How to Break Through a Training Plateau
By Tania Tetrault Vrga
It can be tough to admit it but we all feel stuck on occasion.
Whether it’s learning a new sport, training at the gym, or with weight loss, it’s normal for progress to slow or even stall completely. That dreaded plateau can feel hopeless. We tend imagine that we’re doing something wrong, or that all our efforts are for naught, or even worse, we blame the program. Here’s why it’s almost never your fault, or your program’s fault, and what to do to break through the plateau.
Progress rarely looks a straight line.
Due to how the body adapts to training, it’s absolutely normal for thing to stop progressing, or even feel worse, before they get better. Progress rarely looks like a straight line. More often, it’s a squiggly line with loops and ups and downs, and a few flat bits where nothing seems to happen. That’s a plateau. Most plateaus are actually just part of the adaptation process, or the result of impatience or lack of experience on the part of the person experiencing it, but there are times when a plateau really is a plateau. Hint: it’s more than just a bad workout or a week without losing weight.
In the gym, we’re often tempted to say we’ve plateaued when we have a single bad workout.
A workout where we can’t even lift a fraction of what we did last week, or where our mile pace is a full minute slower than our best feels horrible, but it’s probably not a plateau. Failing to lose a pound in a week while on a weight loss journey can feel like the end of the world. So let’s get clear about definitions first. A plateau is more than just a bad workout or two, it’s more than a week without losing weight. Once you see a month or two go buy without progress, you can start calling it a plateau.
Here are a few reasons we might mistake a bad week for a plateau.
Misidentifying a plateau is common mistake, here’s why. The first reason is that we compare our current rate of results to when we first started. When we first start a new exercise program, or a new nutrition plan, we see results quickly, because we are exposing our body to a new stimulus. This forces the body to adapt to the stress in an effort to be better prepared for the next time it will face a similar challenge. As we get used to this same stimulus, it becomes easier for our body to adapt. In essence, the stimulus is no longer enough to elicit adaptation, and progress slows down.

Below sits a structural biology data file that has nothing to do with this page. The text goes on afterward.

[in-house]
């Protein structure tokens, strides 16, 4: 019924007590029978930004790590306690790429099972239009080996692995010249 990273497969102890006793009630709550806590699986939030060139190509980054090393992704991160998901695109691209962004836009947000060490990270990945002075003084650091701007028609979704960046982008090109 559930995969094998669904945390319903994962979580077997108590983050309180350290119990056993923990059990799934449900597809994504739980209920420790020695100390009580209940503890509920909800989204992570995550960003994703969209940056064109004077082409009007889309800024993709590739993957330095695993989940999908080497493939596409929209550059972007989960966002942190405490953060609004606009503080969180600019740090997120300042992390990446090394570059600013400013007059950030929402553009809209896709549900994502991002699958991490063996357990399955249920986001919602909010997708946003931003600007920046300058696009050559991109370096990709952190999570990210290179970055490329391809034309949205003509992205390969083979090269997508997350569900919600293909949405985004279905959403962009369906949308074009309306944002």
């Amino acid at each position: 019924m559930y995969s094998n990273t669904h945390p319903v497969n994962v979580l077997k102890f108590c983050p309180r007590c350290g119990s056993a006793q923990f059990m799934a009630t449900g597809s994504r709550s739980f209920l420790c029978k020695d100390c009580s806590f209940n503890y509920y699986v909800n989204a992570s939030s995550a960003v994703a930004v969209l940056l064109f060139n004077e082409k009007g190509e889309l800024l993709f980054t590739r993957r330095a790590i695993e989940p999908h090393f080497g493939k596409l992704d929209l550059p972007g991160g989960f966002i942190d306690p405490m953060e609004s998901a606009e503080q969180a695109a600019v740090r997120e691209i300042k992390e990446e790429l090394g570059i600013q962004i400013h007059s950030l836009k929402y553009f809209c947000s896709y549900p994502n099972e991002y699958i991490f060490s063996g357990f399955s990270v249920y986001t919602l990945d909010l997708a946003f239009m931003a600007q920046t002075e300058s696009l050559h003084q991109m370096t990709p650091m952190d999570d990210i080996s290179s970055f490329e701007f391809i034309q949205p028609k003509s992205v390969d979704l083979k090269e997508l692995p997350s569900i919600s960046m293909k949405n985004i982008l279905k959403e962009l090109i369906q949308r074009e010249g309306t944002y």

It’s absolutely normal to make less progress as we become more experienced in the gym.
It’s not uncommon for someone who is brand new at lifting weight might be able to increase the weight lifted by 10 to 20 pounds at every single workout for the first few months, whereas an experienced powerlifter 10 years into the game would be grateful for a 2 pound increase after a year of carefully planned training. That’s just how training works. Part of it is that in the beginning we are not only making physical adaptions, but also neurological adaptations, meaning our body is still learning the movement or the lift. Once it becomes second nature, neurological adaptions are few and far between, and we need to make the tiniest tweaks to optimize physical conditioning and strength to get new adaptions.
Patience and tracking are essential for breaking through the plateau.
A carefully constructed exercise program will actually plan out your progress over a longer period of time, at least a year, ideally, it will be a lifelong endeavour. This requires tracking your workouts as a priority at first, and eventually, you’ll need to pay a lot closer attention to nutrition, stress, and sleep. Let’s face it, if you aren’t tracking, you’re simply not in a position to claim you’ve hit a plateau.
So the first step to breaking through a plateau is to start tracking, and once you have some data, you’ll be able to determine whether your so-called plateau is actually a plateau, and not just a bad day of training. In addition to patience, you’ll need to take a hard, long look at other factors in your life.
Don’t ignore other factors: sleep, hydration, nutrition, stress.
Ask yourself the following questions.
- Am I sleeping enough? You don’t get fitter in the gym by training, you get fitter by recovering from your training. If you aren’t sleeping enough, you’re skipping a critical step in the process.
- Am I hydrated enough? Even minor dehydration can have a significant impact on your performance in the gym, and your ability handle food cravings. It’s doesn’t have to be fancy, stick with water and tea, and if you need electrolytes a pinch of sea salt, some lemon juice, and powdered magnesium does wonders, and beats gatorade any day of the week.
- Am I eating enough? In the same way that too much food and not enough activity can hurt our fitness, too much stress and not enough food can backfire. Busting through that plateau might be as simple as finding your sweet spot.
- Am I training too. much? An inappropriate level of stimulus is critical. Too much training or too much stress means not recovering completely. between workouts, which means underperforming, leading to a real plateau.
Once you’ve asked yourself these questions, you can start making a plan. If you need help, ask your coach. There are always ways to modify and adapt your training to get you through the plateau and to your goals.
We know that walking into a new gym can be intimidating and that starting a new fitness plan can be daunting. But we are here to help. Everyone starts with a private consult. Schedule an appointment today to discuss how we can help you achieve your full potential!